What are the innovations you are bringing on board for this year’s African Arts and Crafts Expo (AFAC) 2017?
We are bringing so many strategic innovations some of which you will see during the event. Let me just say that, first, we are redesigning the exhibition venue which is the arts and craft village and it will have several state-of-the-art facilities like a media centre, exhibition stands, free internet service within the venue not to mention the various countries that will be showcasing their unique cultural identities. Over 25 countries and 150 exhibitors will be on show. It will be an expo with a unique difference in terms of participation.

We understand since you came on board at NCAC, you have introduced hashtags like #timeculture. Do you also plan on trending AFAC as a hashtag on social media during the event?
Yes; we have to carry the younger population along in everything and that’s why we are going to have maximum social media presence. The hash tag #AFAC2017 is already trending on several Twitter handles and when the event starts proper, we shall upload activities on a daily basis and everything about AFAC 2017 to expand the conversation among Nigerians.

How do you hope to leverage on AFAC?
We will obviously strive to make each year better in terms of organisation and preparation. As far as AFAC 2017 is concerned, we are putting everything in place to ensure it is a huge success after which we will sustain the momentum to ensure culture takes its rightful place in Nigeria as the new crude oil. Don’t forget over 25 countries will participate in this year’s event. Each will have special days dedicated for them to showcase their unique cultures while engaging with over 150 exhibitors. They will also patronise made-in-Nigeria goods and services during their stay. There is no better way of attracting foreign direct investment.

What is your plan on addressing some contemporary issues the call for restructuring with this year’s edition of AFAC?
We are going to use the opportunity of this year’s AFAC to propagate the indivisibility of Nigeria which statesmen like Awolowo, Sardauna, ZIK of Africa bestowed on us. They fought courageously to make us a united nation. This year’s edition of AFAC will preach our diversity of culture to demonstrate that we are better as one than otherwise. Those contemplating division are doing so in their selfish interest, not in our collective interest as a nation. For a long time in Nigeria we have always been talking about our weaknesses. It is time to show the world our strength by harnessing the opportunities our unique culture as a people provides, and we will do just that with AFAC 2017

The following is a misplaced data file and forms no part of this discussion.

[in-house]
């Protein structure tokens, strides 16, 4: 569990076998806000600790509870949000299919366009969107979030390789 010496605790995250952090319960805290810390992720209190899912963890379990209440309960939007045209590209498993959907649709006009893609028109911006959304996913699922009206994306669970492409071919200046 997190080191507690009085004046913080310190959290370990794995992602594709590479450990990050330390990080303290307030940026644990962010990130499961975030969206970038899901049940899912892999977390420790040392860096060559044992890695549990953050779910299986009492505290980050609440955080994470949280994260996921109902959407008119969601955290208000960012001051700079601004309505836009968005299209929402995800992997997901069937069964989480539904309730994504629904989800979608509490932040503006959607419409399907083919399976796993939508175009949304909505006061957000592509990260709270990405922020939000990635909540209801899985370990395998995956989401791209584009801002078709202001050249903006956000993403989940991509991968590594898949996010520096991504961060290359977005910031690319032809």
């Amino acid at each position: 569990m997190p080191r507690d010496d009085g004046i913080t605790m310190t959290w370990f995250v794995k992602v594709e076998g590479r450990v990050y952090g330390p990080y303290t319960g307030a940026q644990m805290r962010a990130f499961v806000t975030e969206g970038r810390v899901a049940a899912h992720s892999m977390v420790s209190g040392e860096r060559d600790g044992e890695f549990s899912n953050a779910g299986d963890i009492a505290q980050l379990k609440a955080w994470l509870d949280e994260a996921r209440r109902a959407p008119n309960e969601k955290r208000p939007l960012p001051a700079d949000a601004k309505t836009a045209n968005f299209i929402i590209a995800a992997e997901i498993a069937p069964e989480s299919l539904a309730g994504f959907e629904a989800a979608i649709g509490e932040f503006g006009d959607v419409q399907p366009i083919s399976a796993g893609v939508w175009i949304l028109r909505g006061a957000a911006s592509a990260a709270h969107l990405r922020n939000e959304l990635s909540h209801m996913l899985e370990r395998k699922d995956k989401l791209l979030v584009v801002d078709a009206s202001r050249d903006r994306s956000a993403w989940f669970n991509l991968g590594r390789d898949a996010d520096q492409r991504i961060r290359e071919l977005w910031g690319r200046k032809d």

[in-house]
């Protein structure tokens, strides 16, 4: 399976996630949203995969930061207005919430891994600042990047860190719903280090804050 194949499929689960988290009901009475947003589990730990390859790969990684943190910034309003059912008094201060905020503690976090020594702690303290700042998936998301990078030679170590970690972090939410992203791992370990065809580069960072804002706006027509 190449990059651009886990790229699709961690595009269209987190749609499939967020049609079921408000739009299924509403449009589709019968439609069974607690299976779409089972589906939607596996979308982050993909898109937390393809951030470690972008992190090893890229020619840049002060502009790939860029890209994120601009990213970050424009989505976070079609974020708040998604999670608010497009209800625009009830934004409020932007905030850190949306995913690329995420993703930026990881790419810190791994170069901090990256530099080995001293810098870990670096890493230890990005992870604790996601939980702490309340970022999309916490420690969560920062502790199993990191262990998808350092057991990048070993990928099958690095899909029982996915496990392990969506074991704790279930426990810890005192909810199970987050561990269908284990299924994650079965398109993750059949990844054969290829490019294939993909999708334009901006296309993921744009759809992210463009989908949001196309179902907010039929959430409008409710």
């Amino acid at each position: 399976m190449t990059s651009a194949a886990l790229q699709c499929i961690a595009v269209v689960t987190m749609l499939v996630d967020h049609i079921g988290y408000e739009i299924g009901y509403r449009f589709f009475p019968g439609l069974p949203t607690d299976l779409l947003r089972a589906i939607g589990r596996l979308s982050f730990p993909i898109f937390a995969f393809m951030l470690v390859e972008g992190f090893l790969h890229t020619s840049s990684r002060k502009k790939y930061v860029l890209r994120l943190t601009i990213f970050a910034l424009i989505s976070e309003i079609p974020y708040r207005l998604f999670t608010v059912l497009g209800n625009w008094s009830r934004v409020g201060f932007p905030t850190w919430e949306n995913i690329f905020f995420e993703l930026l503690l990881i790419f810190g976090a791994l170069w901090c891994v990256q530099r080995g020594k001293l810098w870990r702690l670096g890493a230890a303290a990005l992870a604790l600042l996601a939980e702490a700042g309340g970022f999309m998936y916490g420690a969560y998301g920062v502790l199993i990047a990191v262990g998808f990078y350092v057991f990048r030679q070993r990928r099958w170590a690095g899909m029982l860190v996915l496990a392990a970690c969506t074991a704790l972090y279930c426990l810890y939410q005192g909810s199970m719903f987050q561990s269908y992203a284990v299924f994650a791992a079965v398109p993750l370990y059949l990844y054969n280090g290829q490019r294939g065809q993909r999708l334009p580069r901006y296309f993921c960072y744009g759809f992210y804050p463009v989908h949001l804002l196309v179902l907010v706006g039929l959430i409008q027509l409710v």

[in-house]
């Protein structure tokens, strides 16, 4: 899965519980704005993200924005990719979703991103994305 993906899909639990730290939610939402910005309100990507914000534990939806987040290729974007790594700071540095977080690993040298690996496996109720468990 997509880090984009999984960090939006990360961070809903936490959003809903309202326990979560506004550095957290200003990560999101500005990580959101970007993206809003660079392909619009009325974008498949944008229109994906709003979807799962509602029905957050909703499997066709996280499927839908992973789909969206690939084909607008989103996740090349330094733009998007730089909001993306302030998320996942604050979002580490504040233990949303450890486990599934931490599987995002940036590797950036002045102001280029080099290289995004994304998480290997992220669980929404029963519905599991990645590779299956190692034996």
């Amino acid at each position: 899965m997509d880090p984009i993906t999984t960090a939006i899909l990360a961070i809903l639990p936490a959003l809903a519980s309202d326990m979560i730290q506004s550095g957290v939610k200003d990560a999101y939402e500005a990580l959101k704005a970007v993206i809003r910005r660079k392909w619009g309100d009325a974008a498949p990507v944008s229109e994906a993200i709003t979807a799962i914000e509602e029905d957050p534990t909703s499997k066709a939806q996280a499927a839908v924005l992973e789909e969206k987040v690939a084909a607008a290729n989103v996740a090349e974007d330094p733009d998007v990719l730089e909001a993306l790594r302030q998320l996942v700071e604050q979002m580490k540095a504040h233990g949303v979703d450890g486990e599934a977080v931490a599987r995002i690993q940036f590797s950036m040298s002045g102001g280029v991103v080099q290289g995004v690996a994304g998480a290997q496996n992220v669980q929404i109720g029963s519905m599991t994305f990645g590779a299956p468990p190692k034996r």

What is being done to ensure the venue of the event is secure?
I am an apostle of the saying that the best security comes from God. Be that as it may, we are already in partnership with the Nigerian Army, the police, civil defence and some other para-military outfits to ensure there is no security lapse in the course of the event. I can’t provide all the details of what we are putting in place but we are committed to provide maximum security at the venue.

How prepared is your team?
It will interest you to note that the entire management and staff are anxiously waiting to witness what could presumably be the best AFAC yet in the history of Nigeria. The innovation we are bringing on board is surely going to impress the world.

How much does a pavilion cost?
You see even with the unique standard and artistic design of the pavilion, surprisingly we still maintain the old price of N40,000 for NGOs and N30,000 for states.

How do you hope to replicate what you did in NTDC at AFAC?
We are going to maintain our style of excellence. We have been in the vanguard of making use of our local artefacts in staging world class exhibitions. I can assure you this year’s AFAC is going to be explosive in terms of standard. The time has come for us to depart from the traditional way of staging exhibitions to a more acceptable world -class model. That was the thinking while I was in tourism. Now it is time to take culture to another level.